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How to look for signs of domestic violence

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TWC News: How to look for signs of domestic violence
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One in four women and one in six men are affected by domestic violence at some point in their lives, and the victim is not always battered.

"The threats, the emotional, the psychological control, sexual abuse, financial control, social isolation," Maggie Fronk, Executive Director with the Domestic Violence and Rape Crisis Center, said.

Domestic abuse often starts slowly. The early signs may look like and feel like love.

"It can look like a sweet thing in the beginning. 'You're so beautiful,' or, 'I get so jealous when someone's talking to you because you are the most wonderful person,' but that becomes possession later. Criticizing them, trying to control the way they dress or who they associate with," Fronk said.

If you think someone is being abused, look for signs.

"The victim may not be engaging in interests they used to like. They may be dressing differently. They might become less open in their communications," Fronk said. "They might be changing who they are in a way that seems a bit more protective."

If you know someone who is being abused and you can't understand why they stay in the relationship, it's important to be patient and get support for yourself.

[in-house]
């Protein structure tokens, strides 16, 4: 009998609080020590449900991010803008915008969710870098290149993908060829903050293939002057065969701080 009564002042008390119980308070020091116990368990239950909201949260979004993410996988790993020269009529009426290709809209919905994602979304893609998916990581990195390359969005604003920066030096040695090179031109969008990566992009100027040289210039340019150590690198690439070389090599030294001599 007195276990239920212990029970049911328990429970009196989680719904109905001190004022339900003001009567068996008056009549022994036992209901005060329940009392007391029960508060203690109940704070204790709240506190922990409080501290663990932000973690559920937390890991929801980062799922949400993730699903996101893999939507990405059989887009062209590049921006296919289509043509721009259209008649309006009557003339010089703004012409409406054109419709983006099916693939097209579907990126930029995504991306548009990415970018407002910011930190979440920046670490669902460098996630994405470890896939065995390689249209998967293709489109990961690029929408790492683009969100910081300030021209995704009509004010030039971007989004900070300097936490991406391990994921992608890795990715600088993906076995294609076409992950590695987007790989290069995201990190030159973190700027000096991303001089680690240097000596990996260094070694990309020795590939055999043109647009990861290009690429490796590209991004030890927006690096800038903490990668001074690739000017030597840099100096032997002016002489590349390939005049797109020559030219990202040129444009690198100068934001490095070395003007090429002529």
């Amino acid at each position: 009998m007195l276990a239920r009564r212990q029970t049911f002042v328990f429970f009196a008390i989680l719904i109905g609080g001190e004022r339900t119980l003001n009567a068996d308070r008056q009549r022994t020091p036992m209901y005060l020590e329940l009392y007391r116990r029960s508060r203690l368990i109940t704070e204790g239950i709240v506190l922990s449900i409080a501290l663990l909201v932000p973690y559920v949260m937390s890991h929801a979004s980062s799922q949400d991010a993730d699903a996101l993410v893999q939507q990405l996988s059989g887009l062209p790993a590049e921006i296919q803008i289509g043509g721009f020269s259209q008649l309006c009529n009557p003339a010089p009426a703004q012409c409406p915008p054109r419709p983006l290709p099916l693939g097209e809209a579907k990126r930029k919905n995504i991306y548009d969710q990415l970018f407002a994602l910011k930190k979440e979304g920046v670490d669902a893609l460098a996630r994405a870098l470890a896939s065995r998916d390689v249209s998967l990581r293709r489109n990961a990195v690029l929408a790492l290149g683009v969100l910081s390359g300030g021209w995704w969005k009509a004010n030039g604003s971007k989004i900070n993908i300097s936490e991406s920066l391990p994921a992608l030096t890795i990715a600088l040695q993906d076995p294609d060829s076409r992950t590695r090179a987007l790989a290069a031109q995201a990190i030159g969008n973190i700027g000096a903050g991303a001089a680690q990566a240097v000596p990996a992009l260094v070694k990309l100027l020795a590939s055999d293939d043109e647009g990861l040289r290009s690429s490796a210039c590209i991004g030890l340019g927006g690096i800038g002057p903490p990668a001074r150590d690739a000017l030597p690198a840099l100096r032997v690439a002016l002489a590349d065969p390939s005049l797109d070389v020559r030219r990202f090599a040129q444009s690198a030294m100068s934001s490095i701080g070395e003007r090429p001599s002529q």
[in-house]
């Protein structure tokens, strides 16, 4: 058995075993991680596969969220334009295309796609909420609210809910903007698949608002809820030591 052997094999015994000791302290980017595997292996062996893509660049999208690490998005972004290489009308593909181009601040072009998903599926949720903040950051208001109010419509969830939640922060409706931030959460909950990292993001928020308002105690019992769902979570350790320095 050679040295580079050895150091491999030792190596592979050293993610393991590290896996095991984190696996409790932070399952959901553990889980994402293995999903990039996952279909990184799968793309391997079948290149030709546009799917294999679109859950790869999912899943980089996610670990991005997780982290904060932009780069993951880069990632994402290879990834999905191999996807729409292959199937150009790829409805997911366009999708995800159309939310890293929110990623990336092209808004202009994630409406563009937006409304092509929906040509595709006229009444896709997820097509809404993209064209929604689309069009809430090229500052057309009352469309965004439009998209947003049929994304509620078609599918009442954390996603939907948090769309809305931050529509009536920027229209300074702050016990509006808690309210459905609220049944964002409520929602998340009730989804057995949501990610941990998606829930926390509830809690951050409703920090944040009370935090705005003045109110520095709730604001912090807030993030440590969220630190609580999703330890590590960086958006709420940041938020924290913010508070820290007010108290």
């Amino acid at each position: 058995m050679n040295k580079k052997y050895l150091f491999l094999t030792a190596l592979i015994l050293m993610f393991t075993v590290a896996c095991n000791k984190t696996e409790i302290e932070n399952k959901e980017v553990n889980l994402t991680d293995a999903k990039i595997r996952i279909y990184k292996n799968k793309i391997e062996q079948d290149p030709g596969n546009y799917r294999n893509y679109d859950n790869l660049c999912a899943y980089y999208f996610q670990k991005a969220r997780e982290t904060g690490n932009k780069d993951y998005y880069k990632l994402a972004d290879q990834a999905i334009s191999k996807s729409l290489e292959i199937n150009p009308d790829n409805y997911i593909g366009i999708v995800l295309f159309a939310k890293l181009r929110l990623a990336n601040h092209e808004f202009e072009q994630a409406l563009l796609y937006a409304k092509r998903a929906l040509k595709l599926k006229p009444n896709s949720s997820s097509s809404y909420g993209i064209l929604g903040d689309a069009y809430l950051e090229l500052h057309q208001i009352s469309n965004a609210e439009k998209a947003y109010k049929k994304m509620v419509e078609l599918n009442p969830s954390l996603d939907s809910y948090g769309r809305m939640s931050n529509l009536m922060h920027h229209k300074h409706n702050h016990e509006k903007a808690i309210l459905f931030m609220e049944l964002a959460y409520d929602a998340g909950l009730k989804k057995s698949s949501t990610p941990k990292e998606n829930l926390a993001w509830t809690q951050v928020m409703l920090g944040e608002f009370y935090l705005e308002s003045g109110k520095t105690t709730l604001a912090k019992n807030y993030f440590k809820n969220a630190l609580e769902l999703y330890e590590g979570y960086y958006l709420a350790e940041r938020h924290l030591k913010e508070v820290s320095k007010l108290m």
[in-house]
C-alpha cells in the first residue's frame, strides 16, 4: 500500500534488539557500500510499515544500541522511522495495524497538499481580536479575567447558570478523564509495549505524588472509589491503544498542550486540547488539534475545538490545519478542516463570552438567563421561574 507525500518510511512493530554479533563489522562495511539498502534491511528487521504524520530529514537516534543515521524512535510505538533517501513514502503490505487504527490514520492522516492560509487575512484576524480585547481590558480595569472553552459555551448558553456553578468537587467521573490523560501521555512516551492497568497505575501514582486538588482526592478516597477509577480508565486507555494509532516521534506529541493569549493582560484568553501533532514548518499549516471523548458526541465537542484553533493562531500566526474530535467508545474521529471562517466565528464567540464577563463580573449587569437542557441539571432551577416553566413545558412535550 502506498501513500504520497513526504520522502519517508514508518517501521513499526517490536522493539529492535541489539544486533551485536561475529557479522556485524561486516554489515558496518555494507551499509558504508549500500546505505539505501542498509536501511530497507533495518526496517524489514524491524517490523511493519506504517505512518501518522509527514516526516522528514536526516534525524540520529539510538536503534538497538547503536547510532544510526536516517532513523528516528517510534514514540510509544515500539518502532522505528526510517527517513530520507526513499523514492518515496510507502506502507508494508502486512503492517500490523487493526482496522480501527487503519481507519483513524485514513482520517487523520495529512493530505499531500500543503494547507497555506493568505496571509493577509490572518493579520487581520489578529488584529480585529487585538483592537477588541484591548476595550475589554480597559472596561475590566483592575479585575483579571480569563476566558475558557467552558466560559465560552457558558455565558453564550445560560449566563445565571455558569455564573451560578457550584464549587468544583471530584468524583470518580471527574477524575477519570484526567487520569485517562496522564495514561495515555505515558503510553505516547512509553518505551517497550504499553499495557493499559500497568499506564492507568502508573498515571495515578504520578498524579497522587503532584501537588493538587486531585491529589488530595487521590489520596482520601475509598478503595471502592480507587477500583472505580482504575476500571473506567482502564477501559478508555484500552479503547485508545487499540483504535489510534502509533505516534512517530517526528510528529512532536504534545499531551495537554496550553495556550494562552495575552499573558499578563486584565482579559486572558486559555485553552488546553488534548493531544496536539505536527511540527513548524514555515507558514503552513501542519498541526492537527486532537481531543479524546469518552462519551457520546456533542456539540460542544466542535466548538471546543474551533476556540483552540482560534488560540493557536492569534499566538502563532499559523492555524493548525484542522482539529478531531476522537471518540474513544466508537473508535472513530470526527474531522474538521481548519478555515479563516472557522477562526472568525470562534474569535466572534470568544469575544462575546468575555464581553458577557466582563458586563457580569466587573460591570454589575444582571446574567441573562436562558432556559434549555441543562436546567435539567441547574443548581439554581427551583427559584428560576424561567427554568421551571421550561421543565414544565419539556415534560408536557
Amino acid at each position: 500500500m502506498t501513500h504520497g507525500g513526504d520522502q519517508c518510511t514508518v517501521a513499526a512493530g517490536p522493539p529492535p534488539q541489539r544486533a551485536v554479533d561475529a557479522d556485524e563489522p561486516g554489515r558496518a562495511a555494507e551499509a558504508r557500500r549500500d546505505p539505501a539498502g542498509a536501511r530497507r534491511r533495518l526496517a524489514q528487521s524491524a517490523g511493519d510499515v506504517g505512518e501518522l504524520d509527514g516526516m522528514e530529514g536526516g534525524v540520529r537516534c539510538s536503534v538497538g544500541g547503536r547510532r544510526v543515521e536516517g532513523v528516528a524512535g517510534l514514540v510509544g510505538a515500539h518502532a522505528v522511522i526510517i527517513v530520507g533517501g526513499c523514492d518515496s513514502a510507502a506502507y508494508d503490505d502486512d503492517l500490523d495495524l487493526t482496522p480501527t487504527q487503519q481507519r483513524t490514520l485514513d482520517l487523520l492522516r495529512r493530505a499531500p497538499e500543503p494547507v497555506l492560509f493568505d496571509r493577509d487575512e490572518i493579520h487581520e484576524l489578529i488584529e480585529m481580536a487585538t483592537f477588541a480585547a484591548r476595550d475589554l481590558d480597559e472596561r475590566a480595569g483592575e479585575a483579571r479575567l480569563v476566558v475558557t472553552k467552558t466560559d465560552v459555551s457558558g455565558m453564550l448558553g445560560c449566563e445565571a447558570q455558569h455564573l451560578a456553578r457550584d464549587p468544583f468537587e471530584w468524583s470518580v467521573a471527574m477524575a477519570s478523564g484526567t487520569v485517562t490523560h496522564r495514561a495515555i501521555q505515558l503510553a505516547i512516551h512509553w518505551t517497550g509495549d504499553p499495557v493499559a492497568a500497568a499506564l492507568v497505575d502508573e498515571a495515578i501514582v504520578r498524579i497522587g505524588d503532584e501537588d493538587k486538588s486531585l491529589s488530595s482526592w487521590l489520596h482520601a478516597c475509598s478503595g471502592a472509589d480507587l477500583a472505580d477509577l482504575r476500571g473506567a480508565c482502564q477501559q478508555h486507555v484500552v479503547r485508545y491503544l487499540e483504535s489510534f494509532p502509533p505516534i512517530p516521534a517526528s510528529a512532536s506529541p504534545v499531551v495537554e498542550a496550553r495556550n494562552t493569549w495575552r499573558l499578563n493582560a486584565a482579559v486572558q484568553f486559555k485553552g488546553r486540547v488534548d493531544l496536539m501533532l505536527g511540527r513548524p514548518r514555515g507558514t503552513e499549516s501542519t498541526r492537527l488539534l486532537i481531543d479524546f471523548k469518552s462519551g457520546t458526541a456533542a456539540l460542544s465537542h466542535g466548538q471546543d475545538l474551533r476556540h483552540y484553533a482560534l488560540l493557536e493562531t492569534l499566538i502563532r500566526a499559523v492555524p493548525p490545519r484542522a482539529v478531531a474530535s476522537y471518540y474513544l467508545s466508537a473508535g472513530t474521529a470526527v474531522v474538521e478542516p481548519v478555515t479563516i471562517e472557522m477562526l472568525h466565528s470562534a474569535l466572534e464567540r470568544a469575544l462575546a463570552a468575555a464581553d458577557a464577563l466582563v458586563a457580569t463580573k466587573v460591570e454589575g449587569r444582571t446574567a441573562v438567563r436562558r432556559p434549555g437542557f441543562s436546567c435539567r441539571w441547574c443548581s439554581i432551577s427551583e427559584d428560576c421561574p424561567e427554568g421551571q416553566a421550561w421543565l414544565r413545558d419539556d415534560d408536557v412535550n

"The process of leaving abuse can sometimes take a while for someone to come to the realization, I need to leave. That's what agencies like helps the victim to do but we also help the secondary victims that sister, the mother, the father and who is worried about someone," Fronk said.

Many women with children stay in troubled relationships because of shame and they fear financial instability. Victims should be aware when they stay in a home where there is abuse, they are taking the risk the kids will model the abusive behavior when they get older. Help is only a confidential phone call away.

"We have legal advocates, people who understand the criminal justice system, counseling, case management to help with those concrete needs they have, housing, employment, transportation, health care," Fronk said.

If you or someone you know needs help, contact your local domestic violence and rape crisis center.

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